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# Altman's Z score

#### shanlane

##### Active Member
Hello,

I have two simple questions about Alman's Z score I ws hoping you could answer for me.

Are we supposed to memorize the formula for this or just how to interpret it? It seem s a little silly to have to memorize a bunch of betas and their corresponding variables, but if that's what they want I guess I will do it.

What do you mean by the "Ignorant zone"? I assume this just means that we just have no decision as far as default or no default is concerned. Is this accurate?

Thanks!!
Shannon

#### David Harper CFA FRM

##### David Harper CFA FRM
Staff member
Subscriber
Hi Shannon,

No, the test will *never* ask you to know the Altman's Z coefficients; it's use to us is merely that it's the leading example of a linear discriminant (a linear combination of independent variables gives a line used to divide "probably will not default" from "probably will default").

The "zone of ignorance" (it occurs to me this would make a nice question!) functions like the YELLOW ZONE in the Basel backtest: in both cases, there cannot be certainty, there are two errors that can be made. So these zones represent zones where the power/size of the test is insufficient such that, in a sense, the model does not want to make a formal decision.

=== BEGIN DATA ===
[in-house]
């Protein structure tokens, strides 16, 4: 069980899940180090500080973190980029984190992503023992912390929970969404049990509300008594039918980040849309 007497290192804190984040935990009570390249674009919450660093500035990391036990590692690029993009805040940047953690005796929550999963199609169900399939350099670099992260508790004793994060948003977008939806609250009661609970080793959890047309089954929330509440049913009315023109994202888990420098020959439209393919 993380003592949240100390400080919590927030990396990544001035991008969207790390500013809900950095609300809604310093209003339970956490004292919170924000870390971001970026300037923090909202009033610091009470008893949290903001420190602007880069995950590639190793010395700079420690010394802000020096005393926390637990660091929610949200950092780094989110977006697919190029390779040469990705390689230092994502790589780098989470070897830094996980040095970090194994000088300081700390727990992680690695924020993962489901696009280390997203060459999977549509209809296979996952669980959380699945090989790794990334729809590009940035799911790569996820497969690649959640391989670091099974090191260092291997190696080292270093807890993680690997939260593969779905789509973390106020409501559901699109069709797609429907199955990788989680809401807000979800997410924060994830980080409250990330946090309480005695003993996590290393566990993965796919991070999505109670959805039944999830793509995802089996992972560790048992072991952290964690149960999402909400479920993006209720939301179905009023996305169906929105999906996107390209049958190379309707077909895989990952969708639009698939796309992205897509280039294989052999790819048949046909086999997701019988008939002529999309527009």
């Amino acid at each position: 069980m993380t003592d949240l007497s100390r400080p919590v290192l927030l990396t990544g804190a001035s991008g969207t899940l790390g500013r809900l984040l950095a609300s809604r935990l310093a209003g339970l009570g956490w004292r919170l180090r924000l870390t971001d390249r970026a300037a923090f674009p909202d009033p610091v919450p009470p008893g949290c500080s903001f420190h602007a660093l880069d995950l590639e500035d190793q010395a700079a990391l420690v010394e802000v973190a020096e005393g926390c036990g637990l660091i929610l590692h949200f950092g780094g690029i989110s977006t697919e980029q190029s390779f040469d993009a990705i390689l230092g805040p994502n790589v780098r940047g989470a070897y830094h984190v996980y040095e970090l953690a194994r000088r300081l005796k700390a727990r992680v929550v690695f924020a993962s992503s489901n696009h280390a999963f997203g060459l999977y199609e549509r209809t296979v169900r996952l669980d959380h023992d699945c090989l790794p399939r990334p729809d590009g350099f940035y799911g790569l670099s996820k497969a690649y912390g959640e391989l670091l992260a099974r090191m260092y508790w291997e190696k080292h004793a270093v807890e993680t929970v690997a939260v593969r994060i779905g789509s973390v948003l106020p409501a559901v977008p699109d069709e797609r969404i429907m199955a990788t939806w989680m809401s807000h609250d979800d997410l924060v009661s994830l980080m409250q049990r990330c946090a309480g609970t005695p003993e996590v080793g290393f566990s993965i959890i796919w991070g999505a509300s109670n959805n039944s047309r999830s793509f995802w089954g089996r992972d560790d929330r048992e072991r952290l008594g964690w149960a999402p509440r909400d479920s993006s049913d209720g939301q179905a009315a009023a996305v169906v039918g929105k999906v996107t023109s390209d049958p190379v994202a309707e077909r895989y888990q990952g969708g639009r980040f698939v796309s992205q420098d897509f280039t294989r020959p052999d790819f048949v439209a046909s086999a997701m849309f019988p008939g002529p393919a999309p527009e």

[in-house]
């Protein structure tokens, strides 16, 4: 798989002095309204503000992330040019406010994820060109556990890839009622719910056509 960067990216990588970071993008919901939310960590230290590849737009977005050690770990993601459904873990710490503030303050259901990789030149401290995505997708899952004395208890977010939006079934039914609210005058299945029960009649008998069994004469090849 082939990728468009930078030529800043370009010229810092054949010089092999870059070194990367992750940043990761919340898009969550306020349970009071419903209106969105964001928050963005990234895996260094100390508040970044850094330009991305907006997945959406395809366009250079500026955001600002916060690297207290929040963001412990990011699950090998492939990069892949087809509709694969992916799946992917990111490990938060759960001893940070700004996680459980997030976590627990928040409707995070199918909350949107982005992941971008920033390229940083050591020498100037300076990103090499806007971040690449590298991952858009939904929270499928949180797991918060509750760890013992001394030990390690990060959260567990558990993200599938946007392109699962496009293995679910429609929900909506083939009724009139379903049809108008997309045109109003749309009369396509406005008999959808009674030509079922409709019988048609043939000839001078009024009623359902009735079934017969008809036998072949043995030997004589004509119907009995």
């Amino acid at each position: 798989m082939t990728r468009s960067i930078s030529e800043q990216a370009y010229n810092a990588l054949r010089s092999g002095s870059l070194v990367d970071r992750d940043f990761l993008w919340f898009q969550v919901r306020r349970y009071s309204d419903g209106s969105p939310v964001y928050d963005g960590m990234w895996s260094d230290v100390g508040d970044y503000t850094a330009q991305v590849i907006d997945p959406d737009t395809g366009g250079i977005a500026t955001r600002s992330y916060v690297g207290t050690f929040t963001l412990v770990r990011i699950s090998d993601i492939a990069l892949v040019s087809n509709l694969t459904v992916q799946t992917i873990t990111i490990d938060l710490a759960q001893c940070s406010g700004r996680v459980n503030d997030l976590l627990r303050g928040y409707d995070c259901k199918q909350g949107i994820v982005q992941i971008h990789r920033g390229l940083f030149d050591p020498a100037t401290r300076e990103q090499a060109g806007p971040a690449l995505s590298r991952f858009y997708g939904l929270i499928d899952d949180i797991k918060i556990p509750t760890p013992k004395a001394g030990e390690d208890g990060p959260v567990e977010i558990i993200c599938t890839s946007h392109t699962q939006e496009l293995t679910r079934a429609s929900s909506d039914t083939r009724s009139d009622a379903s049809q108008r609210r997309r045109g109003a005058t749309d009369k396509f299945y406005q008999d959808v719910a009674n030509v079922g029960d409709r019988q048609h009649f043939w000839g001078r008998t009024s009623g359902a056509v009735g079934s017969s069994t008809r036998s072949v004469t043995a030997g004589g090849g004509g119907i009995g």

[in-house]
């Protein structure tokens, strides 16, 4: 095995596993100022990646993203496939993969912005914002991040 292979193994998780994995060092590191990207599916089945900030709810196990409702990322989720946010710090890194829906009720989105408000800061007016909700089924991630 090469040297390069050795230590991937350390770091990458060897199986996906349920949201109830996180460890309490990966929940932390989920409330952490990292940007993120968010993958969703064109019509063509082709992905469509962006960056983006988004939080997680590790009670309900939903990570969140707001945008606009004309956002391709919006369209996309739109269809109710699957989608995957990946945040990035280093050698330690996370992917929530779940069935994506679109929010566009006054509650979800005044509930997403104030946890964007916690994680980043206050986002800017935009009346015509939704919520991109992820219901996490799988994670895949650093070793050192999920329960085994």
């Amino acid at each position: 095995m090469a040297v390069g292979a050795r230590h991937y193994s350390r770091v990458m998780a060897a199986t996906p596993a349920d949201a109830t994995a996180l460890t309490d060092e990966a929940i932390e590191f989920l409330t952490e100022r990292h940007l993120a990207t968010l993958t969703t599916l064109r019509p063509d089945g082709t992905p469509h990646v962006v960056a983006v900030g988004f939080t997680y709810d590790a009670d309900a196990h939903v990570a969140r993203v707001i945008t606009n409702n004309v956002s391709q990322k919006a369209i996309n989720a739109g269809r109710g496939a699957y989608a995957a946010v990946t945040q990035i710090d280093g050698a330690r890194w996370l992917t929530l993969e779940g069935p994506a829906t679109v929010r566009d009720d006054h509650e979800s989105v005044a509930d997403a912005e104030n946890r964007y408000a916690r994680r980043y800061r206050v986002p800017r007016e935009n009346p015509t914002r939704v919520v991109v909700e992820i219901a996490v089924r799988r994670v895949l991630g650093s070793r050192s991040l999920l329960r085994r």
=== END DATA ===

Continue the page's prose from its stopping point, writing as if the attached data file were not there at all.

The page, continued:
In Altman's I *think* the null hypothesis is "the firm will default" such that:
• Z of less than 1.81 (http://en.wikipedia.org/wiki/Altman_Z-score; interesting, looks like it's also called a "Grey zone") signifies "let's accept the null;" i.e., we predict default
• Z of greater than 2.99 signifies: reject the null and predict NON-default
So (this part i am just musing), maybe they decided that, under this definition of the null, a Type I error (predict non-default when the firm does; i.e., mistakenly reject a true null) is worse than a Type II error (predict default but the firm does not).
... in which case maybe a 2.50 predicts non-default (a firm with this score falls on the "wrong side" of the line), but the probability of a Type I error is just too high. So they carve out a zone, bumping up the score to 2.99 is the way, even after crossing the point where the line would predict "non-default," of simply reducing the probability of costly Type I error.

Thanks, David

Great.

Thanks!!

Shannon